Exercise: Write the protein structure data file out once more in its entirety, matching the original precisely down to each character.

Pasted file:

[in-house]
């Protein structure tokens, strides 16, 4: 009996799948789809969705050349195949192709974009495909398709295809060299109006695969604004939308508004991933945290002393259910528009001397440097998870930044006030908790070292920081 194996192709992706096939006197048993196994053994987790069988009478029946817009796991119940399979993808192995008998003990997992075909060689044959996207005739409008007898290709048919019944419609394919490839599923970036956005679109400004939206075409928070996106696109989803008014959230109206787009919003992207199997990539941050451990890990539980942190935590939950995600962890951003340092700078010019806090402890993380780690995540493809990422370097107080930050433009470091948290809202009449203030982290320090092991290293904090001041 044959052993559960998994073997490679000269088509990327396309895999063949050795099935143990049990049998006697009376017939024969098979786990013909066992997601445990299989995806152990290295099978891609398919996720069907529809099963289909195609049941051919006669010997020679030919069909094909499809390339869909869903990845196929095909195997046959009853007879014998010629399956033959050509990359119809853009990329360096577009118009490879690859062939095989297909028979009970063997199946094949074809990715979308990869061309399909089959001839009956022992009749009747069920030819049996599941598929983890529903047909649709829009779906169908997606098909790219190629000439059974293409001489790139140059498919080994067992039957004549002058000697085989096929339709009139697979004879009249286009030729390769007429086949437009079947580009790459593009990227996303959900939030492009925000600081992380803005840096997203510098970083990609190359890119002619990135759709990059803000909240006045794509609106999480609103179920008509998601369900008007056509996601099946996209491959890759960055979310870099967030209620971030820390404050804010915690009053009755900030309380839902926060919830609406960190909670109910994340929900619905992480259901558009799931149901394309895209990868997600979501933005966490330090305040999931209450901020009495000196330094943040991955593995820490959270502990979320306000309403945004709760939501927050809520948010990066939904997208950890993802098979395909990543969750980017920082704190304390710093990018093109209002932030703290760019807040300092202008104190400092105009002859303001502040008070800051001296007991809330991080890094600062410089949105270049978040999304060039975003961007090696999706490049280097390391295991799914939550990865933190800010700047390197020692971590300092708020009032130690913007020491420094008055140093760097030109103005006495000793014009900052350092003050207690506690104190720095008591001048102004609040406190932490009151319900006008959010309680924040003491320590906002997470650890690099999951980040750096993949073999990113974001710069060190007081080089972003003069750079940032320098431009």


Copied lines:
[in-house]
């Protein structure tokens, strides 16, 4: 009996799948789809969705050349195949192709974009495909398709295809060299109006695969604004939308508004991933945290002393259910528009001397440097998870930044006030908790070292920081 194996192709992706096939006197048993196994053994987790069988009478029946817009796991119940399979993808192995008998003990997992075909060689044959996207005739409008007898290709048919019944419609394919490839599923970036956005679109400004939206075409928070996106696109989803008014959230109206787009919003992207199997990539941050451990890990539980942190935590939950995600962890951003340092700078010019806090402890993380780690995540493809990422370097107080930050433009470091948290809202009449203030982290320090092991290293904090001041 044959052993559960998994073997490679000269088509990327396309895999063949050795099935143990049990049998006697009376017939024969098979786990013909066992997601445990299989995806152990290295099978891609398919996720069907529809099963289909195609049941051919006669010997020679030919069909094909499809390339869909869903990845196929095909195997046959009853007879014998010629399956033959050509990359119809853009990329360096577009118009490879690859062939095989297909028979009970063997199946094949074809990715979308990869061309399909089959001839009956022992009749009747069920030819049996599941598929983890529903047909649709829009779906169908997606098909790219190629000439059974293409001489790139140059498919080994067992039957004549002058000697085989096929339709009139697979004879009249286009030729390769007429086949437009079947580009790459593009990227996303959900939030492009925000600081992380803005840096997203510098970083990609190359890119002619990135759709990059803000909240006045794509609106999480609103179920008509998601369900008007056509996601099946996209491959890759960055979310870099967030209620971030820390404050804010915690009053009755900030309380839902926060919830609406960190909670109910994340929900619905992480259901558009799931149901394309895209990868997600979501933005966490330090305040999931209450901020009495000196330094943040991955593995820490959270502990979320306000309403945004709760939501927050809520948010990066939904997208950890993802098979395909990543969750980017920082704190304390710093990018093109209002932030703290760019807040300092202008104190400092105009002859303001502040008070800051001296007991809330991080890094600062410089949105270049978040999304060039975003961007090696999706490049280097390391295991799914939550990865933190800010700047390197020692971590300092708020009032130690913007020491420094008055140093760097030109103005006495000793014009900052350092003050207690506690104190720095008591001048102004609040406190932490009151319900006008959010309680924040003491320590906002997470650890690099999951980040750096993949073999990113974001710069060190007081080089972003003069750079940032320098431009």